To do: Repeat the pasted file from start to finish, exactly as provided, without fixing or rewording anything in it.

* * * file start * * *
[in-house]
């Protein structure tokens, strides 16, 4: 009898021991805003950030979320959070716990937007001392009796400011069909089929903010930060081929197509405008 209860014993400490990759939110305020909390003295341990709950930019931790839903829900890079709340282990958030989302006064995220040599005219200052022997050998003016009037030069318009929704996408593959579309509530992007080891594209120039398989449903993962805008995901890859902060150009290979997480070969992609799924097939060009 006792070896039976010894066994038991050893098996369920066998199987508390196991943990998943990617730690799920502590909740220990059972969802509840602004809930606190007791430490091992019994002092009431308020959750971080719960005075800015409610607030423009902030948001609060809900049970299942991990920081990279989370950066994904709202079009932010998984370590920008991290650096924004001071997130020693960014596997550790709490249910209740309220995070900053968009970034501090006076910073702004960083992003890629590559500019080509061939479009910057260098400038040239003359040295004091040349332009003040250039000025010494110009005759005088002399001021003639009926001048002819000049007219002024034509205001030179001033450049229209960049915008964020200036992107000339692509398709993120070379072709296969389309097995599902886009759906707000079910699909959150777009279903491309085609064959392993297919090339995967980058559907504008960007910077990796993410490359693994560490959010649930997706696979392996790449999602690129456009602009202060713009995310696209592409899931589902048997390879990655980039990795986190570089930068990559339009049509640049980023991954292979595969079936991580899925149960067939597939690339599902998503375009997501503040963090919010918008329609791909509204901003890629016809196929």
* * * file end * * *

[in-house]
């Protein structure tokens, strides 16, 4: 009898021991805003950030979320959070716990937007001392009796400011069909089929903010930060081929197509405008 209860014993400490990759939110305020909390003295341990709950930019931790839903829900890079709340282990958030989302006064995220040599005219200052022997050998003016009037030069318009929704996408593959579309509530992007080891594209120039398989449903993962805008995901890859902060150009290979997480070969992609799924097939060009 006792070896039976010894066994038991050893098996369920066998199987508390196991943990998943990617730690799920502590909740220990059972969802509840602004809930606190007791430490091992019994002092009431308020959750971080719960005075800015409610607030423009902030948001609060809900049970299942991990920081990279989370950066994904709202079009932010998984370590920008991290650096924004001071997130020693960014596997550790709490249910209740309220995070900053968009970034501090006076910073702004960083992003890629590559500019080509061939479009910057260098400038040239003359040295004091040349332009003040250039000025010494110009005759005088002399001021003639009926001048002819000049007219002024034509205001030179001033450049229209960049915008964020200036992107000339692509398709993120070379072709296969389309097995599902886009759906707000079910699909959150777009279903491309085609064959392993297919090339995967980058559907504008960007910077990796993410490359693994560490959010649930997706696979392996790449999602690129456009602009202060713009995310696209592409899931589902048997390879990655980039990795986190570089930068990559339009049509640049980023991954292979595969079936991580899925149960067939597939690339599902998503375009997501503040963090919010918008329609791909509204901003890629016809196929």